When it came time for his interview with Megyn Kelly on Fox News at 9pm, he was optimistic and steady. We all watched from a few feet away as he spoke with conviction, telling her “I’m not going to change who I am to get a few more votes.” As he left the room for some back-room business, I was able to get a picture with the Governor and thank him for inspiring my own Wisconsin Governor, Scott Walker to do the right thing no matter what. He said, “He’s a good man, your welcome, son. Keep up the good fight!” With this he moved on down the line and made his way upstairs.

Between the somber watch party and the distraction of the cocktail bar, the 400+ supporters in the Sheraton were just a little unsure what was next. We knew the Governor was still around, and we knew he would speak at some point, but we spent most of the next two hours discussing what happened, why it happened, and what we could do about South Carolina.

I had Riley with me this entire time, and he was getting quite tired and rambunctious so I decided to take him to our hotel and come back. Right as I got back, after 11pm, I received a text from a campaign worker that Perry was back and I needed to get moving into the ballroom. As I entered, the mood was in contrast to the previous several hours; hundreds of people were smiling, gathering by the stage and the media was anxiously getting their cameras ready in front and back. Then the Governor came out onto the stage with his family.

385154_2411844138857_1333878441_31984187_1373334352_nHis wife Anita, son Griffin, daughter-in-law Meredith and daughter Sydney surrounded him on the stage in casual clothes and smiles on their faces as Perry thanked his supporters for their efforts that day. He detailed his bus trip, the conversations he’d had, the 38 states that volunteers came from to invest into the Iowa Caucuses, and he read a letter he received from a young man who came from Kansas and lost a transmission along the way. The enthusiastic supporter detailed how he borrowed $2,000 to get it fixed and make it in time to work the door to door campaign. Then the Governor talked about the young veteran who had been present most of the weekend, having been injured in the line of duty in Iraq. Whenever Perry speaks about vets, he gets very emotional; it’s a Texan thing. It is real, no doubt about it.

As his speech wound down and the crowd began to remember the stressful day and disappointing opposition we had all faced that day in a crowded GOP field, he began to explain his heartfelt appreciation for us, and desire to return to Texas to rest before reengaging his campaign in South Carolina. “With the voters’ decision tonight in Iowa, I’ve decided to return to Texas, assess the results of tonight’s caucus, determine whether there is a path forward for myself in this race.”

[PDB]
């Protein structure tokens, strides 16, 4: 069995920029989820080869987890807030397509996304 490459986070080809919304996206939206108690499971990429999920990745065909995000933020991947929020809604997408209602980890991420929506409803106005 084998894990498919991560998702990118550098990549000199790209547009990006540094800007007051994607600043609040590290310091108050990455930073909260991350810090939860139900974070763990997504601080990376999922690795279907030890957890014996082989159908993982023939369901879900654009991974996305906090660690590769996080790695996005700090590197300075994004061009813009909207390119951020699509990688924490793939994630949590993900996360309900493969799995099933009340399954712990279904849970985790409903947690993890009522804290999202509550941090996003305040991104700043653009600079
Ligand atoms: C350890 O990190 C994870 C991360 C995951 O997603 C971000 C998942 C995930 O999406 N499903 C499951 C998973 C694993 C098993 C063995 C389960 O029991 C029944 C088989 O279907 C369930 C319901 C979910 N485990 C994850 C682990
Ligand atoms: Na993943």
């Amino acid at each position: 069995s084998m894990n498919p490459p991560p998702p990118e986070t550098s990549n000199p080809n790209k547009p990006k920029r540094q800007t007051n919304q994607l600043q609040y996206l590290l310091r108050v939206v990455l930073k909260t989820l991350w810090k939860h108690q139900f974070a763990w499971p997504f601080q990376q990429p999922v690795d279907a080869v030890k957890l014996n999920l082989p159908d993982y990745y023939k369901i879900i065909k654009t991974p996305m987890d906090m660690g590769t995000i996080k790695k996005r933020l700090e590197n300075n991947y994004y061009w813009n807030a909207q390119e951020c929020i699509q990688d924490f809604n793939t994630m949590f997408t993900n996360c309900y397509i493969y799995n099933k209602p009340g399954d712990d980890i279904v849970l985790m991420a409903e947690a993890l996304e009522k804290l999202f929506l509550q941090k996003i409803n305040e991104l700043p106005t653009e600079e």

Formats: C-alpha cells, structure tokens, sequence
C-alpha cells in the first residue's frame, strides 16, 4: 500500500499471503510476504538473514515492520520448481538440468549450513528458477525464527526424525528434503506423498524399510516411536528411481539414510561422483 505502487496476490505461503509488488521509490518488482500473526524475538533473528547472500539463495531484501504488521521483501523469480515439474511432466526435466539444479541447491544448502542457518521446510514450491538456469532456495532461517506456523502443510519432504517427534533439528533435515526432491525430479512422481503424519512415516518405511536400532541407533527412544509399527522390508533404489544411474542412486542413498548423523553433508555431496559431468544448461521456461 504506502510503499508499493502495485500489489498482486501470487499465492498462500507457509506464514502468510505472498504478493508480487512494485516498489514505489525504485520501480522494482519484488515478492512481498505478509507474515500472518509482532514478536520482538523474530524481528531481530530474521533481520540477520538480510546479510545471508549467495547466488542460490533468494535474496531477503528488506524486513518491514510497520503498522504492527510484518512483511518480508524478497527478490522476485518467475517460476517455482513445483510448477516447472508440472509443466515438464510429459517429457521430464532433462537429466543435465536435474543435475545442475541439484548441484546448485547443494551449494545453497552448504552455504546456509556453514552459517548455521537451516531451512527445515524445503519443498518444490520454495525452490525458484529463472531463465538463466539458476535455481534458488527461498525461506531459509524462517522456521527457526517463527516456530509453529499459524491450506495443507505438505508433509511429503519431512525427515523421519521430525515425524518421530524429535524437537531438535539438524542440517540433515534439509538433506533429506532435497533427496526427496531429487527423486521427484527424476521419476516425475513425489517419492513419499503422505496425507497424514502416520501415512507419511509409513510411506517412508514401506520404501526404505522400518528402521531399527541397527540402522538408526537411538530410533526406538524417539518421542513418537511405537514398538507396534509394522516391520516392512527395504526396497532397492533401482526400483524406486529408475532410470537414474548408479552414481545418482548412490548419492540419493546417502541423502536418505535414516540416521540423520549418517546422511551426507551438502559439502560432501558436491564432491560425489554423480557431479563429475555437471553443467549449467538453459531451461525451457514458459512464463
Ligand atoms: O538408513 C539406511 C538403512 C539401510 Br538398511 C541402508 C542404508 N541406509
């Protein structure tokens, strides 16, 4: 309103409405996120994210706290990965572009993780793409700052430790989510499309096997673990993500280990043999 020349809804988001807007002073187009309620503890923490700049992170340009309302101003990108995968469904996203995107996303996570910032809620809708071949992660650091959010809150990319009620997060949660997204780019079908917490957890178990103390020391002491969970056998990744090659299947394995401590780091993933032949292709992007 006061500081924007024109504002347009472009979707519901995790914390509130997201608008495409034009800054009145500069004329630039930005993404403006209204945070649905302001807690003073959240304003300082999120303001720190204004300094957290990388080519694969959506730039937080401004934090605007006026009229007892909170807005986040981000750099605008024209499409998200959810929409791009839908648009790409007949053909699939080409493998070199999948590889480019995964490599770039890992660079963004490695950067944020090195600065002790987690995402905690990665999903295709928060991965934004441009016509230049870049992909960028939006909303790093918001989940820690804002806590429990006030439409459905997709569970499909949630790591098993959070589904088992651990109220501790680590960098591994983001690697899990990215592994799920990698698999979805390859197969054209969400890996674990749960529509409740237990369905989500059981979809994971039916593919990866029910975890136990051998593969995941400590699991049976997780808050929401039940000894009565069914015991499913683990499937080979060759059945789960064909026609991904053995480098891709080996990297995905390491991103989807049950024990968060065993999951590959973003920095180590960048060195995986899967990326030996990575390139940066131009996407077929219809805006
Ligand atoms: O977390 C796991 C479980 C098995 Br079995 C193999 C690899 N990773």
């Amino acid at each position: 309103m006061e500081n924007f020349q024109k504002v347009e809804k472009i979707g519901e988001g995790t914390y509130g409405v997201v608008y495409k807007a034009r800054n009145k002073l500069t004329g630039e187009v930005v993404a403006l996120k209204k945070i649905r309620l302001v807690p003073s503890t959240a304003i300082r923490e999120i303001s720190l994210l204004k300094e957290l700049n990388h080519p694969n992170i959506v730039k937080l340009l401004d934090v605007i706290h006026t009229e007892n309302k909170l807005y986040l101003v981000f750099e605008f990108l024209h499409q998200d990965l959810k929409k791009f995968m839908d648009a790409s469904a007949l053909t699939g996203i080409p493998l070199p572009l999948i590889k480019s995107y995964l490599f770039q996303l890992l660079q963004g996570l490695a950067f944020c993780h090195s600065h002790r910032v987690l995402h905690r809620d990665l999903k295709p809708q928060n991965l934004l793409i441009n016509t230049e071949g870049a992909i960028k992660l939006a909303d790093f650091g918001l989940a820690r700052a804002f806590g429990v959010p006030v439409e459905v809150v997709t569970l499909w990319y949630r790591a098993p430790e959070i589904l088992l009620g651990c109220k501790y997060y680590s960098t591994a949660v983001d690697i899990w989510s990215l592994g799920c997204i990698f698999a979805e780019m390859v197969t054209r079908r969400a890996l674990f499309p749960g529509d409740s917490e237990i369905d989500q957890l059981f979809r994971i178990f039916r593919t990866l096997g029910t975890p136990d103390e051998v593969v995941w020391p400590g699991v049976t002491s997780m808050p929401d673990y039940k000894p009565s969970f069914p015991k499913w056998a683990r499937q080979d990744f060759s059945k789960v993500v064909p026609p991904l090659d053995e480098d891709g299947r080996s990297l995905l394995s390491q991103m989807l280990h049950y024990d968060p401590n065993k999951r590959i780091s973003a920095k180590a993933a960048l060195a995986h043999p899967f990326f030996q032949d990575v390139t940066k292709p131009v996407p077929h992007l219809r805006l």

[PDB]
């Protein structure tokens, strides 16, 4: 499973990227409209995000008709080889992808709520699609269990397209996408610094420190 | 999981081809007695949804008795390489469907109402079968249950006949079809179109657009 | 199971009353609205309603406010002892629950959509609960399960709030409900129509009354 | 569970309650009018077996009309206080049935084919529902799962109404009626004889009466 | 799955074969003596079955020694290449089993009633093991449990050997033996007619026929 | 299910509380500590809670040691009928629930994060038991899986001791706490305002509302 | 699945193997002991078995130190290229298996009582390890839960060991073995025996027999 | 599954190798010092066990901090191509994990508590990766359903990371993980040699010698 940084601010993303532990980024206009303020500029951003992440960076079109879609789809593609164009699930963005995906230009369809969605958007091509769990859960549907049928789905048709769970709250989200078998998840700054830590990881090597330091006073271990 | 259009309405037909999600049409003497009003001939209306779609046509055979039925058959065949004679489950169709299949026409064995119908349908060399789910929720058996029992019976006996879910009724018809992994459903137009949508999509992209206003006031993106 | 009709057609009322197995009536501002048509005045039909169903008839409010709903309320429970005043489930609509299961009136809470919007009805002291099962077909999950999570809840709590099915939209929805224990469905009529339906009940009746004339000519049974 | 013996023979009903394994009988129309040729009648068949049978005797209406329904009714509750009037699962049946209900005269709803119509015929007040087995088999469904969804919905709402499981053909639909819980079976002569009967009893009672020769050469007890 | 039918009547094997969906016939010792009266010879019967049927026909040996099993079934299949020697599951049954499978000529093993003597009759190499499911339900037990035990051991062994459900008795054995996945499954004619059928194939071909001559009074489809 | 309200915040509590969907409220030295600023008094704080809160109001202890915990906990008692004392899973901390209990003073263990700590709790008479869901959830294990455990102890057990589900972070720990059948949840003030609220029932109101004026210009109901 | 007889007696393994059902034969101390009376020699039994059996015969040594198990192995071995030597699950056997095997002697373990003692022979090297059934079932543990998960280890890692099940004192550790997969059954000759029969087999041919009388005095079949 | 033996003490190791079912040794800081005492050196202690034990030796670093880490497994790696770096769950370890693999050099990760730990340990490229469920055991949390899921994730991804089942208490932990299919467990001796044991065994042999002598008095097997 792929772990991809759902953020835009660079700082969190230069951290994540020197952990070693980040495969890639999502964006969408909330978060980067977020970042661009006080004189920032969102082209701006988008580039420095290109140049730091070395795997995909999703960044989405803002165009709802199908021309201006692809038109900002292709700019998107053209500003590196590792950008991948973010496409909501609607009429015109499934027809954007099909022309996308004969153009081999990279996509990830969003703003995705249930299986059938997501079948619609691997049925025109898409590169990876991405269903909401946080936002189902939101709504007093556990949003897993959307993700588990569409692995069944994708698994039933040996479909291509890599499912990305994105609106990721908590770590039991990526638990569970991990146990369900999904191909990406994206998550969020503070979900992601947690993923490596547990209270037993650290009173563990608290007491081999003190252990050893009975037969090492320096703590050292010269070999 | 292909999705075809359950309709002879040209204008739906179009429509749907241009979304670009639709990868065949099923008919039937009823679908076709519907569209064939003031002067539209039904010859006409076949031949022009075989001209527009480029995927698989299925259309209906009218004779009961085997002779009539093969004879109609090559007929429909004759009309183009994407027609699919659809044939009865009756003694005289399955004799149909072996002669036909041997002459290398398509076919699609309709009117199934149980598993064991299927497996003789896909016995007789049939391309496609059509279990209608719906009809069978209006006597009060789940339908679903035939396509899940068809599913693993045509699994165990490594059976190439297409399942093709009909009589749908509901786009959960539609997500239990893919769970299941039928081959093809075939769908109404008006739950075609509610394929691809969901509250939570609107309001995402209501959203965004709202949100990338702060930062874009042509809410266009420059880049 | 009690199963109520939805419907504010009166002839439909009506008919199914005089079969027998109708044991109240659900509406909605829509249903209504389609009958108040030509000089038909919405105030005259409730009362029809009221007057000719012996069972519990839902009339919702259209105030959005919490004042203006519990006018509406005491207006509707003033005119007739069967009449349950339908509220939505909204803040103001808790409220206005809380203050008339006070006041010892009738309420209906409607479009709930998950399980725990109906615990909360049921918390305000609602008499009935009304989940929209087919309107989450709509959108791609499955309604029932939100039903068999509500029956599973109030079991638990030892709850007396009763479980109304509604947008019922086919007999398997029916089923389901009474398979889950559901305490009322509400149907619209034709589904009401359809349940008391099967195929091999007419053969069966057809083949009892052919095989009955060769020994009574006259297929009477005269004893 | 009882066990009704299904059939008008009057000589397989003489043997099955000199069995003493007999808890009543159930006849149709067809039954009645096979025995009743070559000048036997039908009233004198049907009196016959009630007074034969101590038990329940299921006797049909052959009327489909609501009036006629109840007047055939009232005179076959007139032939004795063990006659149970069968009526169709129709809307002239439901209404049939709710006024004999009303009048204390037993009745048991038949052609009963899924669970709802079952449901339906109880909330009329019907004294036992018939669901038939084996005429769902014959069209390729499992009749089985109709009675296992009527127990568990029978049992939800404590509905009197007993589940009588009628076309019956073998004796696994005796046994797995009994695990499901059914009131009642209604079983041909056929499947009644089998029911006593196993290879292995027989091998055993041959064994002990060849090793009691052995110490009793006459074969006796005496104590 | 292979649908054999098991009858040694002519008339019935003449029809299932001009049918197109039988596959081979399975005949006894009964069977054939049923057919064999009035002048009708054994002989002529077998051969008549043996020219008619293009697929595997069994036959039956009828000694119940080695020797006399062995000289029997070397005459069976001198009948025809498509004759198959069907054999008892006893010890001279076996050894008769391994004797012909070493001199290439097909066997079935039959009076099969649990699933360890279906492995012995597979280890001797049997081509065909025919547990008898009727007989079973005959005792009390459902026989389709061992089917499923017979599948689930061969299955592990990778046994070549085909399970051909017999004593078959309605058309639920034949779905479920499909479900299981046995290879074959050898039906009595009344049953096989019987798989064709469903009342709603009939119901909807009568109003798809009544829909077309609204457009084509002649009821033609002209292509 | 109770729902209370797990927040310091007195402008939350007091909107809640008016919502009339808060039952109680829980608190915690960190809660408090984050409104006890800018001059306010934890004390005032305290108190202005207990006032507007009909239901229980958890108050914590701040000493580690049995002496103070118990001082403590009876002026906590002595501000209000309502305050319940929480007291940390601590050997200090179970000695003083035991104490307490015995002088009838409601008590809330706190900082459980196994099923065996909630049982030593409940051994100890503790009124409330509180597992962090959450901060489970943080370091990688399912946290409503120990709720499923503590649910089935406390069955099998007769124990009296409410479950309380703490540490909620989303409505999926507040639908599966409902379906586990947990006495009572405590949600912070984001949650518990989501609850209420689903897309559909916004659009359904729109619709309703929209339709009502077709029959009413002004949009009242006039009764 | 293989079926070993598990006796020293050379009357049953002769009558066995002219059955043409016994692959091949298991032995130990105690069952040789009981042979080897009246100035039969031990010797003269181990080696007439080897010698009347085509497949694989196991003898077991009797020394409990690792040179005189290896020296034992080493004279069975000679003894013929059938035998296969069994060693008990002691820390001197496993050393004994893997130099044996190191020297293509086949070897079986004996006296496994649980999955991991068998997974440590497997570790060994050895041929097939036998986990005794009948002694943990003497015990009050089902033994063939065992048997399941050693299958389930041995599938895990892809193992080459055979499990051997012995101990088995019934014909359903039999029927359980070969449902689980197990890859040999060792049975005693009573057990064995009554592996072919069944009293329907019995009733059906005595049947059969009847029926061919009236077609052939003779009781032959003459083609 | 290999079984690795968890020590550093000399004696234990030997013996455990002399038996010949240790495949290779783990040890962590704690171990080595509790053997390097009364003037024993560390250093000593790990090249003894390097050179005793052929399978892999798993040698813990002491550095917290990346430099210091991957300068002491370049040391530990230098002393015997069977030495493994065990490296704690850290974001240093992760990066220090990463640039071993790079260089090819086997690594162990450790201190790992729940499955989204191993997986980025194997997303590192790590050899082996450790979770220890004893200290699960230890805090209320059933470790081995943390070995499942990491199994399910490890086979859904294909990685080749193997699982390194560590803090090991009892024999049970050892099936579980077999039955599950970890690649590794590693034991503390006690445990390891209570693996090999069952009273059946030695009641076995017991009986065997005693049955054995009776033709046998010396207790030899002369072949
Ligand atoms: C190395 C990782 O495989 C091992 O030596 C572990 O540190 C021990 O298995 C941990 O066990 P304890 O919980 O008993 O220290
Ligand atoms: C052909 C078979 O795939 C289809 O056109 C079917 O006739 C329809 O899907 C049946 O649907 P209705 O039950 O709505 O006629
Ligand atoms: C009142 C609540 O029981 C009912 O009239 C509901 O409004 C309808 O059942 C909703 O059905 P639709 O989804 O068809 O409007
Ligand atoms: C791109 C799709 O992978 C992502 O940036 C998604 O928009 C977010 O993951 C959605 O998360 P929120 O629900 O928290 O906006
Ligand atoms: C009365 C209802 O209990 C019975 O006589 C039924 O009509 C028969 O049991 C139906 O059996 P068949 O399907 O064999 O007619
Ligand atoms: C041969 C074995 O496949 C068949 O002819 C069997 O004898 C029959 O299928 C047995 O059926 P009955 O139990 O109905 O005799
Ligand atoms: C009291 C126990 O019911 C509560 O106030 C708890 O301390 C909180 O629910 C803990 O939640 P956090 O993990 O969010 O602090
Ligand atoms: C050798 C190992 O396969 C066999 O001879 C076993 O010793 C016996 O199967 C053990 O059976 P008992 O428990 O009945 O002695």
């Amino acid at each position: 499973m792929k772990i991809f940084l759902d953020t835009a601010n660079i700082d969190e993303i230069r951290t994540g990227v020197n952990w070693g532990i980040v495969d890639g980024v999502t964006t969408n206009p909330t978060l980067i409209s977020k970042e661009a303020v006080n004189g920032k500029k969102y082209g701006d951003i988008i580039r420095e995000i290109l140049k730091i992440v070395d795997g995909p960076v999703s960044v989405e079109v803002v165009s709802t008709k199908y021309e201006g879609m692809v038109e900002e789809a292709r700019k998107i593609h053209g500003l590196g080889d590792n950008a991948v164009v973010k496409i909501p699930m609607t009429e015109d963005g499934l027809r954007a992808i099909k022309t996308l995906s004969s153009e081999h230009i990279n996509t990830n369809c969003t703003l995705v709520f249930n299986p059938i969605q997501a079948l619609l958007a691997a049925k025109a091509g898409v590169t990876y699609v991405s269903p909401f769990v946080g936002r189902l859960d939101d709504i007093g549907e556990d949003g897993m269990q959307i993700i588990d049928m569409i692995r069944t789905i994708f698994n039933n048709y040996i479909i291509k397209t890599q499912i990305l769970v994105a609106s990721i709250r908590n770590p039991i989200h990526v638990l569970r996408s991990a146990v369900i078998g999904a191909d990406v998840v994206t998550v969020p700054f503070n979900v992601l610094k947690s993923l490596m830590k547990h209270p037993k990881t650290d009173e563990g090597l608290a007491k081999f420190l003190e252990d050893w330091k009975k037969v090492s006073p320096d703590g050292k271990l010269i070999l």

The gut bomb those words gave each of us took the breath out of everyone, and for just a second you could wave your hand in front of anyone’s face and probably not get a wink. Was he really quitting? His plan was for every state! Did his words just reflect the frustration of a man who’s NEVER lost a single election he’s ever run in? He still has plenty of money to move forward!

As he began to leave the stage, he was sure to reach out to each of the supporters there to help him that weekend. He gave many hugs, many handshakes, a few tears – missing this time were the high-fives and thumbs-up he’s so well-known for. I had to speak with him once more. I squeezed and waited, then realigned my position in the line and then found an opening to the left. An older woman standing there with tears in her eyes, shaking her head was not appearing ready to move in on the governor so I seized the moment and politely asked her “excuse me”, and moved in front of her to the crowd line. As Governor Perry came closer to me, I knew exactly what he was feeling, but figured he could use a reminder of what kind of man we knew him to be. I remembered his often re-quoted “Bring it on! Live free or die! Victory or death!” line, and knew this was simply a man humbled by a machine working against him, because it knew he was the only one capable of changing that machine into something we, the people could actually control again.

The security detail grew stiffer and began asking people to stop asking for autographs and pictures. I moved to the very end of the line before the doorway and as the Governor came up to me, he reached out, grabbed my hand and looked me in the eye. I pulled him in toward me and said, “Ronald Reagan never quit; you sure as hell better not.” And he said, “okay son,” and turned to leave the room.

380468_10150660731354115_695424114_11895569_1845190305_nI don’t know if what I said made a hill-of-beans difference, and I know the Governor spent the night talking with his organization in South Carolina and onsite in Iowa about his “path forward.” What I do know is that an hour later, his son Griffin said “He’s not quitting, absolutely not.” By 10:14 the next morning, the Governor (who controls his own Twitter account and does not have a staffer do it for him) tweeted a picture of him on his morning run and said, “The next leg of the marathon is the Palmetto State… here we come, South Carolina!!!”

Facebook and Twitter exploded within minutes and all of Rick Perry’s nationwide family of support unified behind him once again. The only question likely dogging the Governor was the money to move forward in actual primary states where massive amounts of money are needed to make an impression and “Perry” forward. In fine form, every-day people rose to the occasion. The donation referral link I’ve been assigned at RickPerry.org receives notice of one or two donations per week; within 24 hours after his encouraging tweet, I had received notification of 15 new donors. This is a Governor who has no quit in him, and his supporters reflect the leader they follow. We’re not quitting either. South Carolina is calling, and we’re answering it.

“Do not gloat over me, my enemy. Though I have fallen, I will rise.”

See you again. Soon…

Comments

comments